In the image above, you can see my personal Actions panel. The red cluster of Actions toward the bottom of the panel are used for packshot photography. I do occasionally delve into some of my other Actions but I mostly stick to those. The panel is usually nestled over at the side and hence it’s a little out of order here but you get the idea.
I have Actions which quickly create the layers I use for cleaning, they’re always the same so having an Action saves a great deal of time. As well as this, there are Actions for creating my “Contrast Corrections” and “Colour Corrections” groups, as well as lots of others. I’m certainly not saying you should be copying my Actions, rather I want to give you an idea of what they can be used for. I highly encourage you to create your own custom panel as that is where the biggest benefit is had.
Key Considerations When Creating Actions In Photoshop
This section is important! If you’ve skim read most of this article then pay attention here. If you create Actions the wrong way, they can be a headache. What you want is Photoshop Actions that can be run repeatedly within the same document, without interfering with one another. If you’ve ever purchased an Action pack (which I usually hate by the way) and they don’t run repeatedly without interfering with one another, then they’ve been created wrong. You’d be surprised how many people sell badly created Actions.
SIDE NOTE – I don’t sell my Actions. Sorry. I get asked all the time and maybe one day I will but right now they’re not for sale. However, as mentioned above, it’s far better if you can start creating your own.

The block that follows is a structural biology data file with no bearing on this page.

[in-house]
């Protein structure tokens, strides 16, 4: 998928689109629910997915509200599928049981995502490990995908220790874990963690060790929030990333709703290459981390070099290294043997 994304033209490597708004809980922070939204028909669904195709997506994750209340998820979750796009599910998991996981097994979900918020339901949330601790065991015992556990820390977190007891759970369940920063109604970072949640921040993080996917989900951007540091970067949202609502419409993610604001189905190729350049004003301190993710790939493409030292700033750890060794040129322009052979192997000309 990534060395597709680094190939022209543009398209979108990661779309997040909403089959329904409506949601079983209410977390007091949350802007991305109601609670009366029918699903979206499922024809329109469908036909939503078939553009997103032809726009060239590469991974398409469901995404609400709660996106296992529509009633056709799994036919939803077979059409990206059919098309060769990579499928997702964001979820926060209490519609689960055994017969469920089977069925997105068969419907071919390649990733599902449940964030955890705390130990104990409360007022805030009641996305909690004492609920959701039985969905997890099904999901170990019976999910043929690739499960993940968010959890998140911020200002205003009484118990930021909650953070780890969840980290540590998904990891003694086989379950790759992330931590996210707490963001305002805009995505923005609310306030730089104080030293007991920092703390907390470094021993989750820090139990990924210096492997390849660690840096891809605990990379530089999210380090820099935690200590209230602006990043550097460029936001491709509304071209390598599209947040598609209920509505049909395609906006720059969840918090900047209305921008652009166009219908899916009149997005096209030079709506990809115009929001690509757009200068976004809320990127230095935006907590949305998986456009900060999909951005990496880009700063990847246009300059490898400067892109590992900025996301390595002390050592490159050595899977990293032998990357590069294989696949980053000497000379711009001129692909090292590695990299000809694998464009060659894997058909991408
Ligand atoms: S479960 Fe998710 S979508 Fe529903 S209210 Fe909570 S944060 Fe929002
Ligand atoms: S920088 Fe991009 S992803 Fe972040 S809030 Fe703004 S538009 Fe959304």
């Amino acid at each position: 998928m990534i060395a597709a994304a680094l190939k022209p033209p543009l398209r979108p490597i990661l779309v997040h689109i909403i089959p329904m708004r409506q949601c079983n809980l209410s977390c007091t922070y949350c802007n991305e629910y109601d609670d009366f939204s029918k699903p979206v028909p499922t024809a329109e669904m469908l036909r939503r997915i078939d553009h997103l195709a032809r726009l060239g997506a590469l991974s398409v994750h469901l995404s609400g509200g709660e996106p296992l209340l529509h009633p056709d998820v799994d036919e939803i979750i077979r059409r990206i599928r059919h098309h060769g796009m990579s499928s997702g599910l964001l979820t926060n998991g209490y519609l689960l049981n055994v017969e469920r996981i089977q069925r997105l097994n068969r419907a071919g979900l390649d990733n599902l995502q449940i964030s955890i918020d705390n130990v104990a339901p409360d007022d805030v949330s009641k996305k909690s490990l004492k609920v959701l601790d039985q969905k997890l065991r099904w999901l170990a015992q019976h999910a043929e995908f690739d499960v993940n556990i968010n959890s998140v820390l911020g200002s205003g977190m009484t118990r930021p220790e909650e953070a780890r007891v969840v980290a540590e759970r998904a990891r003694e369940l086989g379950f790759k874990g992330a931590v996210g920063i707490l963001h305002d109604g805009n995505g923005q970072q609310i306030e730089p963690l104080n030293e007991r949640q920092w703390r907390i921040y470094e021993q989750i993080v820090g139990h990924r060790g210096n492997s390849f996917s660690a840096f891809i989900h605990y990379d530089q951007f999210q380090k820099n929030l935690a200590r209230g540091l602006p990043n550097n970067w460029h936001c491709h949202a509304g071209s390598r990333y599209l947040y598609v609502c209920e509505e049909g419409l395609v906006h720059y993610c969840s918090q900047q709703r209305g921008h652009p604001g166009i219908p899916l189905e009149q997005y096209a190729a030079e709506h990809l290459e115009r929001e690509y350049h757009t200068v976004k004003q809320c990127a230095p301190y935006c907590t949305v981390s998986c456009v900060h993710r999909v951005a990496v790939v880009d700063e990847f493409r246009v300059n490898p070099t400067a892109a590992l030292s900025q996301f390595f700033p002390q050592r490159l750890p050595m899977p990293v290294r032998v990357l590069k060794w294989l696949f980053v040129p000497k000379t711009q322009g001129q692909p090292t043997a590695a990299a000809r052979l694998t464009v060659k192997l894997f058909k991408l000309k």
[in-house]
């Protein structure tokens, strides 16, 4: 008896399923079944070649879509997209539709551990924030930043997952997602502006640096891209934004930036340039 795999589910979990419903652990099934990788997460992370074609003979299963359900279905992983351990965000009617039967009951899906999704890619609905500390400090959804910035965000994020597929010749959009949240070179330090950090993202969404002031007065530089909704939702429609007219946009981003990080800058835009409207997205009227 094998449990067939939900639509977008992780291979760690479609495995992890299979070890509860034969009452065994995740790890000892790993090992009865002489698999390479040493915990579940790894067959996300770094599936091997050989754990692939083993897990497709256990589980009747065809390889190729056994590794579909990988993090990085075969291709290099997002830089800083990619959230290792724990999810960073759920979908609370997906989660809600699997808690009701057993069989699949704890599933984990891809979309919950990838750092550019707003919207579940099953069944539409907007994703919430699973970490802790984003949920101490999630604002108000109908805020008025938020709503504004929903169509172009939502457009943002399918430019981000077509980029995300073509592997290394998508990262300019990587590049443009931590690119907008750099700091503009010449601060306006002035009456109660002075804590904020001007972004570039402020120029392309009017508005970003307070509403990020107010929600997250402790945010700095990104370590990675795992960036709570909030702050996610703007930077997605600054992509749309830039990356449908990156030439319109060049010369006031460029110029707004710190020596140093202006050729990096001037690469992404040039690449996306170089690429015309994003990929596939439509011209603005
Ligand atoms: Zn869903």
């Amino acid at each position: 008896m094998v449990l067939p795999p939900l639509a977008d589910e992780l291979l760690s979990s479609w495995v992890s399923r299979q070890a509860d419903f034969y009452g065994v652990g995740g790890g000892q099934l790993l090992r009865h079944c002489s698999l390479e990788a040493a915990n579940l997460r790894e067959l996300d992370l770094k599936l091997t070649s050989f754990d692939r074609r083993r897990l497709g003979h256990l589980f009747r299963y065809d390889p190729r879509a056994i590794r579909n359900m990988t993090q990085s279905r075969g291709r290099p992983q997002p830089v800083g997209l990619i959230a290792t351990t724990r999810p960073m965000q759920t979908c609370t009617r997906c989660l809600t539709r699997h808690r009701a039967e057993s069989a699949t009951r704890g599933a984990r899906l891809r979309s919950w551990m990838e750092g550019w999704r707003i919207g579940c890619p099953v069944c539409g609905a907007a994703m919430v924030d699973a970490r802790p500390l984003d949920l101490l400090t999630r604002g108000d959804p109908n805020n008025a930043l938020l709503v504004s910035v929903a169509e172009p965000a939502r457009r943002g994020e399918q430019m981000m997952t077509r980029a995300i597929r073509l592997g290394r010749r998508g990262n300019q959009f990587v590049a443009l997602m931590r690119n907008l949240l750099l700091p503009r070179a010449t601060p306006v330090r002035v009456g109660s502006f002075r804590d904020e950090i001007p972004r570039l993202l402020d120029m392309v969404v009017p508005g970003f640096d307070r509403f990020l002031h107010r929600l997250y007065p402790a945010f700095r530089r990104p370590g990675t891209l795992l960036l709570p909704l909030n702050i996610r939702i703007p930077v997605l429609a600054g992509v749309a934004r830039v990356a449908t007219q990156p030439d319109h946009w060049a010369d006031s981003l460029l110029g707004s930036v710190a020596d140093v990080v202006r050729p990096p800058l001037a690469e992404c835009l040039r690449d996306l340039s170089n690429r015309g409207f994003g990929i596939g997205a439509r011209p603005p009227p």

So, the key considerations when creating your Actions so they work again and again without exception are as follows:
- Do not click on the layers panel. If you do, Photoshop records that click. It’ll say something like “Select Layer Curves 1”. Meaning that every time you play the Action Photoshop searches for Curves 1. What if you have multiple Curves 1 layers?
- Use the Menu system as much as possible. You can create any adjustment layer, change the blend mode, name it, group layers, add filters. Everything. Do it all from the menu system.
- If you need to navigate the Layers panel use the following shortcuts
- Ctrl / CMD + [ or ] to move the currently selected layer
- Alt / Option + [ or ] to select different layers
- Alt / Option + Shift + [ or ] to select multiple layers – this is needed for making groups. You’d select the layers and then go to Layer > New > Group from layers
- Use the Actions menu (photo above) to insert things like stops. Stops allow you to add notes which are great for reminding you of steps to take after the Action runs for example.
Combined with an effective workflow, Actions are one of the most powerful features within Photoshop. Both for experienced professionals and especially for those attempting to learn Photoshop. Make sure you check out this video on the importance of Workflow, click here.
I’ll be creating lots more videos on Photoshop and Packshot photography in general. Make sure you subscribe to my YouTube Channel so you don’t miss a thing, click here. If you have any questions about Actions in Photoshop or Packshot photography, pop them in the comments below and I’ll do my best to answer.